We discuss the bottom line—money—in the final installment of our series on budget-friendly benefits small businesses can provide their staff.
We’ve spent the past three segments of this series figuring out how to build an effective and productive barista training program in your business. However, no matter how engaging your lesson plans, how visually-pleasing your handouts, or how focused your curriculum may be, it won’t have nearly the staying power without a culture of active learning within your barista staff.
In Part Two of this series, we covered the basic theories of adult education and shared some practical ideas on how to empower all types of learners in your barista training program. In this post I’ll help you assess your limitations and iron out the content of your classes.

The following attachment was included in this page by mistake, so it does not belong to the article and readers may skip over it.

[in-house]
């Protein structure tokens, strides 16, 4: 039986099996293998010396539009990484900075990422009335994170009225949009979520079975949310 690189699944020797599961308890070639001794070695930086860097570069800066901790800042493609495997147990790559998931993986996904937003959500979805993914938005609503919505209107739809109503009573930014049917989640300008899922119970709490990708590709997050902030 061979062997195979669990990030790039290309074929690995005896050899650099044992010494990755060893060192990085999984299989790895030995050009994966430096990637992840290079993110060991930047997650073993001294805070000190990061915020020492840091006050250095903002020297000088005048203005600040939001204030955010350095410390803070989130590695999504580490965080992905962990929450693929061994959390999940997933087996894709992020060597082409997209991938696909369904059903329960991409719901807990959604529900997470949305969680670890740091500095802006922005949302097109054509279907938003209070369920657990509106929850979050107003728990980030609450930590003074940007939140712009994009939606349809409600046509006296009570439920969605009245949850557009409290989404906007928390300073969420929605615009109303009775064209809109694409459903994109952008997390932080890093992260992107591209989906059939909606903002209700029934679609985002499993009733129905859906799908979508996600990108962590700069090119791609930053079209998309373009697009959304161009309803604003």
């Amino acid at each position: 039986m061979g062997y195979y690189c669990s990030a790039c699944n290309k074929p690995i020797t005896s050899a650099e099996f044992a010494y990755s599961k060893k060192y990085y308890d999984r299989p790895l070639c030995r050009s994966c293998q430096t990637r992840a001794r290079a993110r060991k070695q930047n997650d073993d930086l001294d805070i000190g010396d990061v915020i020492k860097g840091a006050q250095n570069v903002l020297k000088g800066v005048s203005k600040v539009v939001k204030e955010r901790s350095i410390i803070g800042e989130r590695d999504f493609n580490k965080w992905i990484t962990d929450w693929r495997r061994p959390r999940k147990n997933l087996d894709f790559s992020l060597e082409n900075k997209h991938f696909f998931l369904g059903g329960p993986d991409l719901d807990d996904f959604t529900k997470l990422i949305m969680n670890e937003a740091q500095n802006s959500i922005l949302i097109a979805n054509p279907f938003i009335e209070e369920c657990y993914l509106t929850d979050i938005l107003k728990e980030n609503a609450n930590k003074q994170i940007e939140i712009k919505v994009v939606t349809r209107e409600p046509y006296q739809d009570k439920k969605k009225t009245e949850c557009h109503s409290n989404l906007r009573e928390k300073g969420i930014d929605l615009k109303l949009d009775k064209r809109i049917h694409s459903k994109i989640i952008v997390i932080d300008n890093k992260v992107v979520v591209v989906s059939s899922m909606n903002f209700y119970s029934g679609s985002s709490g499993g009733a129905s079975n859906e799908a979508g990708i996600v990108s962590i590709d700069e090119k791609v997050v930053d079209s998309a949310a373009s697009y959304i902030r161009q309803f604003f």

Everyone takes in information differently, and in this edition of my training series we discuss how to adapt to different individuals' learning styles.
Having well-trained baristas could make the difference between a coffee shop that succeeds and one that flounders. In this mini-series, I will share my experiences and tell you how you can develop a top-notch coffee training program.
When Not Just Coffee first opened in 2011 it was the first of its kind in the small but rapidly-expanding city of Charlotte, North Carolina. Owner James Yoder, who at the time simply had a love for coffee and fine dining but no formal barista experience, unknowingly helped to create a catalyst for coffee culture [...]
If Burleson’s technique were to have a gimmicky slogan (because who doesn’t love gimmicky slogans?), it would be closer to “The customer is always a person” than “The customer is always right”. Serving her customers well has become much more than a requirement of her job. For L, it’s evolved into her approach to mankind.